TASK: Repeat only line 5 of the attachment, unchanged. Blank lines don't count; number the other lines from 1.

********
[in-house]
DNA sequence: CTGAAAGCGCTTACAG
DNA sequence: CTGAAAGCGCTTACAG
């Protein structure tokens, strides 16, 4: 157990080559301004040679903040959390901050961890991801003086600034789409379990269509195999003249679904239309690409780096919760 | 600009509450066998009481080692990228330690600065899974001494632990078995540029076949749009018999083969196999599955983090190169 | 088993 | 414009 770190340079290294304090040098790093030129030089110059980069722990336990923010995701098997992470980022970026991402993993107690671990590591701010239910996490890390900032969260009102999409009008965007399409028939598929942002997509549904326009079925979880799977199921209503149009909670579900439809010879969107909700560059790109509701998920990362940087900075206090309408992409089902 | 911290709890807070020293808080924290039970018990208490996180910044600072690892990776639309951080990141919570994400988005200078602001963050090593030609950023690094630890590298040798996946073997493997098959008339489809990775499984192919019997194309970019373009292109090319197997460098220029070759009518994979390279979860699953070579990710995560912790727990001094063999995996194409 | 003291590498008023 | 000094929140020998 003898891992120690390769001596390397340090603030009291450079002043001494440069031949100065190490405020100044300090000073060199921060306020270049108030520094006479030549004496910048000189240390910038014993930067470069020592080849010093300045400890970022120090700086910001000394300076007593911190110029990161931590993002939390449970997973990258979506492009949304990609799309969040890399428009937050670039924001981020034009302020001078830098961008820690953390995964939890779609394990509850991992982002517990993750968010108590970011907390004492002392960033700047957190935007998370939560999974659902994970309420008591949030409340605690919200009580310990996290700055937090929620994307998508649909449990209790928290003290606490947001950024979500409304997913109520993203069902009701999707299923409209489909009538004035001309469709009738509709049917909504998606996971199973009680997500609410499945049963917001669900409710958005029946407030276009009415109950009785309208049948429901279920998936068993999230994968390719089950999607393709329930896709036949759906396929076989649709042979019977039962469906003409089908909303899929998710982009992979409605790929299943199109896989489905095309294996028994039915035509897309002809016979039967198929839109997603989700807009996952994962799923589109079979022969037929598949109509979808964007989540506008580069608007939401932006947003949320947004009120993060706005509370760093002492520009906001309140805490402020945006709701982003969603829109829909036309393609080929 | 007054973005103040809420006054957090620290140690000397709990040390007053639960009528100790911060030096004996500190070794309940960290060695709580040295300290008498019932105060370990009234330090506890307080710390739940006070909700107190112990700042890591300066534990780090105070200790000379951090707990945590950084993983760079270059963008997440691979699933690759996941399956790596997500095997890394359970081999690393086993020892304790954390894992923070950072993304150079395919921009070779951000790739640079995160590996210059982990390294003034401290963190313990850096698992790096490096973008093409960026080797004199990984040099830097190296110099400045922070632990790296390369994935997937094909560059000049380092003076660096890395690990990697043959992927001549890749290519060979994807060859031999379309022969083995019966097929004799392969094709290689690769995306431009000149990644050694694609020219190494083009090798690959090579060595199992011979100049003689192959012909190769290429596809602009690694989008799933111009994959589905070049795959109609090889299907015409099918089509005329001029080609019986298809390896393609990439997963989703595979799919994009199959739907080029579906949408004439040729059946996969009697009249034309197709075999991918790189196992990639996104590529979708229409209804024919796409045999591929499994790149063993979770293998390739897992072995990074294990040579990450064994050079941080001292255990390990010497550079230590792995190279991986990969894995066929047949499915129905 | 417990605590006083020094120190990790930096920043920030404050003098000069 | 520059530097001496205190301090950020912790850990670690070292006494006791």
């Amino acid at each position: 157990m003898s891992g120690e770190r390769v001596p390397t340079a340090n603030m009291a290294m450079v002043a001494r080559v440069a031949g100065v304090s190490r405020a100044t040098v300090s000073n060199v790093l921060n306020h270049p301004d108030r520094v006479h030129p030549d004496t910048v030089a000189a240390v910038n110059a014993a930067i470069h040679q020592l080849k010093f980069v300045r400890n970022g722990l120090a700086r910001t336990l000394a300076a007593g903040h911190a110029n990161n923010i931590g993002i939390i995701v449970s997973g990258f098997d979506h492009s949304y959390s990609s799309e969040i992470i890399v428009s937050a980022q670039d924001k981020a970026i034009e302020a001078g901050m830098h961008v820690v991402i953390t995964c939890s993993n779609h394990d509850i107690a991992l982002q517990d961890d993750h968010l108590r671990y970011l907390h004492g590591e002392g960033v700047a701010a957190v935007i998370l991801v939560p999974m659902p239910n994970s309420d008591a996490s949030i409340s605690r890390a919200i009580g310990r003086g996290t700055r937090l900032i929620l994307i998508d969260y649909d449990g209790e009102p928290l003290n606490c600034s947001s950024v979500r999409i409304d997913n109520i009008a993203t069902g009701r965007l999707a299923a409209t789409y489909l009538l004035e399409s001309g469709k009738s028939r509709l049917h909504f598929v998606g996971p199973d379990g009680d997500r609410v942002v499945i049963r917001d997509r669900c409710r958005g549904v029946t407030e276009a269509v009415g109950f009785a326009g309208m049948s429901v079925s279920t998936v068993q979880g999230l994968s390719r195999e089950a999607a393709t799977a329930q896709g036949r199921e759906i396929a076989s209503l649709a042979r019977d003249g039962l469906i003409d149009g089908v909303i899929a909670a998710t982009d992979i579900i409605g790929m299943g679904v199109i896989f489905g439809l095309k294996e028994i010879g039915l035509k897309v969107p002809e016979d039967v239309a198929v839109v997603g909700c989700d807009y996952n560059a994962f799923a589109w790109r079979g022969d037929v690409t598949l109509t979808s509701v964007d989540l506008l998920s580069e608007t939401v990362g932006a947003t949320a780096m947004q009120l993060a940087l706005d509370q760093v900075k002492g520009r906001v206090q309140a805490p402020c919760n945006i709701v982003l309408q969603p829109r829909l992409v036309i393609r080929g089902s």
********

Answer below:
């Amino acid at each position: 157990m003898s891992g120690e770190r390769v001596p390397t340079a340090n603030m009291a290294m450079v002043a001494r080559v440069a031949g100065v304090s190490r405020a100044t040098v300090s000073n060199v790093l921060n306020h270049p301004d108030r520094v006479h030129p030549d004496t910048v030089a000189a240390v910038n110059a014993a930067i470069h040679q020592l080849k010093f980069v300045r400890n970022g722990l120090a700086r910001t336990l000394a300076a007593g903040h911190a110029n990161n923010i931590g993002i939390i995701v449970s997973g990258f098997d979506h492009s949304y959390s990609s799309e969040i992470i890399v428009s937050a980022q670039d924001k981020a970026i034009e302020a001078g901050m830098h961008v820690v991402i953390t995964c939890s993993n779609h394990d509850i107690a991992l982002q517990d961890d993750h968010l108590r671990y970011l907390h004492g590591e002392g960033v700047a701010a957190v935007i998370l991801v939560p999974m659902p239910n994970s309420d008591a996490s949030i409340s605690r890390a919200i009580g310990r003086g996290t700055r937090l900032i929620l994307i998508d969260y649909d449990g209790e009102p928290l003290n606490c600034s947001s950024v979500r999409i409304d997913n109520i009008a993203t069902g009701r965007l999707a299923a409209t789409y489909l009538l004035e399409s001309g469709k009738s028939r509709l049917h909504f598929v998606g996971p199973d379990g009680d997500r609410v942002v499945i049963r917001d997509r669900c409710r958005g549904v029946t407030e276009a269509v009415g109950f009785a326009g309208m049948s429901v079925s279920t998936v068993q979880g999230l994968s390719r195999e089950a999607a393709t799977a329930q896709g036949r199921e759906i396929a076989s209503l649709a042979r019977d003249g039962l469906i003409d149009g089908v909303i899929a909670a998710t982009d992979i579900i409605g790929m299943g679904v199109i896989f489905g439809l095309k294996e028994i010879g039915l035509k897309v969107p002809e016979d039967v239309a198929v839109v997603g909700c989700d807009y996952n560059a994962f799923a589109w790109r079979g022969d037929v690409t598949l109509t979808s509701v964007d989540l506008l998920s580069e608007t939401v990362g932006a947003t949320a780096m947004q009120l993060a940087l706005d509370q760093v900075k002492g520009r906001v206090q309140a805490p402020c919760n945006i709701v982003l309408q969603p829109r829909l992409v036309i393609r080929g089902s």